Here is the proof of the equivalent statement "Every complex non-constant polynomial $p$ is surjective".
1) Let C be the finite set of critical points ($f'(z)=0$). C is finite by elementary algebra.
2) Remove from the codomain $p(C)$ (and call the resulting open set B) and from the domain its inverse image (again finite) (and call the resulting open set A).
3) Now you get an open map from A to B, which is also closed, because any polynomial is proper (inverse images of compact sets are compact). But B is connected and so $p$ is surjective.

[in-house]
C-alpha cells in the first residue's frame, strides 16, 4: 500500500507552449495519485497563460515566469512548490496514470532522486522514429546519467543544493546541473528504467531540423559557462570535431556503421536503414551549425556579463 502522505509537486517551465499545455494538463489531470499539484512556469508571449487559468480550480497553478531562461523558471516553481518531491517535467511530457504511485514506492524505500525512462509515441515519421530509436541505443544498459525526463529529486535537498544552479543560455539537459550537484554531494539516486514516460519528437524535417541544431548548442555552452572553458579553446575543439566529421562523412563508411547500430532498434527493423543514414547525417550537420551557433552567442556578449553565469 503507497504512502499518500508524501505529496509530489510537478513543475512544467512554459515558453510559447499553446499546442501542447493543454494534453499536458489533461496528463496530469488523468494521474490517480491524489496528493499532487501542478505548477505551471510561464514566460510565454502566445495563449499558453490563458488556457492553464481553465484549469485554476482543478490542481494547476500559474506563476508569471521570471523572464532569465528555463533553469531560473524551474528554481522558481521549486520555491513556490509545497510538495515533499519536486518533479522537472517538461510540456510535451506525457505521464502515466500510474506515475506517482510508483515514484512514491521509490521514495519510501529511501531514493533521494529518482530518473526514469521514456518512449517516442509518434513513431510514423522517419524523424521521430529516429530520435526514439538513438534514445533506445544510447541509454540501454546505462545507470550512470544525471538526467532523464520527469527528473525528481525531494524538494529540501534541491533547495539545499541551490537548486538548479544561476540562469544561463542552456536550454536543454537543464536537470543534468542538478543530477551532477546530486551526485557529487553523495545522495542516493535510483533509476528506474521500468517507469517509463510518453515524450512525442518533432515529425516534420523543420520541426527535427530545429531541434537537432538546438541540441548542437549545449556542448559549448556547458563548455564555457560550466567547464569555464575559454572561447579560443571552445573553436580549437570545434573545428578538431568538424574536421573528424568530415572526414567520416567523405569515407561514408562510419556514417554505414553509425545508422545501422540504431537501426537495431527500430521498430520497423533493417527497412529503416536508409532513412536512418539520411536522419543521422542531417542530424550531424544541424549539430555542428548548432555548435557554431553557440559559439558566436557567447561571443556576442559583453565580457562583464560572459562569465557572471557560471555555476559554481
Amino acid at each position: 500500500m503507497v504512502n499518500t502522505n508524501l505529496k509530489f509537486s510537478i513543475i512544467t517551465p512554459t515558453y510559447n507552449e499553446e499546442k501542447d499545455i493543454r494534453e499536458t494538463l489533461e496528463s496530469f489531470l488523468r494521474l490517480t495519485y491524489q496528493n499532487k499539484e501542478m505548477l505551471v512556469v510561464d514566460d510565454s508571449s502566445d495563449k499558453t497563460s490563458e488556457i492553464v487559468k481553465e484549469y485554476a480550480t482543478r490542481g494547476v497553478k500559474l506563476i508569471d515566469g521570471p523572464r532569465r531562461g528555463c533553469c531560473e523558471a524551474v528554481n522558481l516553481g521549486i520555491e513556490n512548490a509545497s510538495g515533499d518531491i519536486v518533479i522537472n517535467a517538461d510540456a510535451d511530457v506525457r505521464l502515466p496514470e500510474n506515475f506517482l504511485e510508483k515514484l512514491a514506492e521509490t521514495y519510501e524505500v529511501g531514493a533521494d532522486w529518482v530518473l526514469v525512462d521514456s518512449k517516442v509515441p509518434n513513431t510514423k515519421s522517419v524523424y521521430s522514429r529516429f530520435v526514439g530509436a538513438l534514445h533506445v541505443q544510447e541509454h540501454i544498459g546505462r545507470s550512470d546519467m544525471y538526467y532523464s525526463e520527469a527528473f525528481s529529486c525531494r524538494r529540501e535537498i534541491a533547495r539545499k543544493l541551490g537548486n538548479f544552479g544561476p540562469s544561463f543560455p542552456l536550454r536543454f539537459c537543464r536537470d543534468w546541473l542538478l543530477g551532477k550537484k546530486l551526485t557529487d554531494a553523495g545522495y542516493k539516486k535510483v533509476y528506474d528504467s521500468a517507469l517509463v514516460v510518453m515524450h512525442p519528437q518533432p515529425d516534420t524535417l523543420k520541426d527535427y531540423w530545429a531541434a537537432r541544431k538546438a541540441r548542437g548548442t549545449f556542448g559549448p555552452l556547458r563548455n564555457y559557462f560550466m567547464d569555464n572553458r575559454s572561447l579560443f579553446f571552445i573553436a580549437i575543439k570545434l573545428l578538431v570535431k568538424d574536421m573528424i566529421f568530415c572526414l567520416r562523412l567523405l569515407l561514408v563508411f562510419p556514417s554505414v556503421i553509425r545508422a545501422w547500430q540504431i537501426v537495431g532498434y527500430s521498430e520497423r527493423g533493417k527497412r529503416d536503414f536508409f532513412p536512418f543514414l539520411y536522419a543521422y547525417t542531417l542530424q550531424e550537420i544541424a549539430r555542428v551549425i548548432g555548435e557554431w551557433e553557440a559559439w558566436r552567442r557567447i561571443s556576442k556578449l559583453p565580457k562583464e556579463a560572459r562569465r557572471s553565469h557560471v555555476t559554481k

I like this proof because you can try it for real polynomials and it breaks down at step 3) because if you remove a single point from the line you disconnect it, while you can remove a finite set from a plane leaving it connected.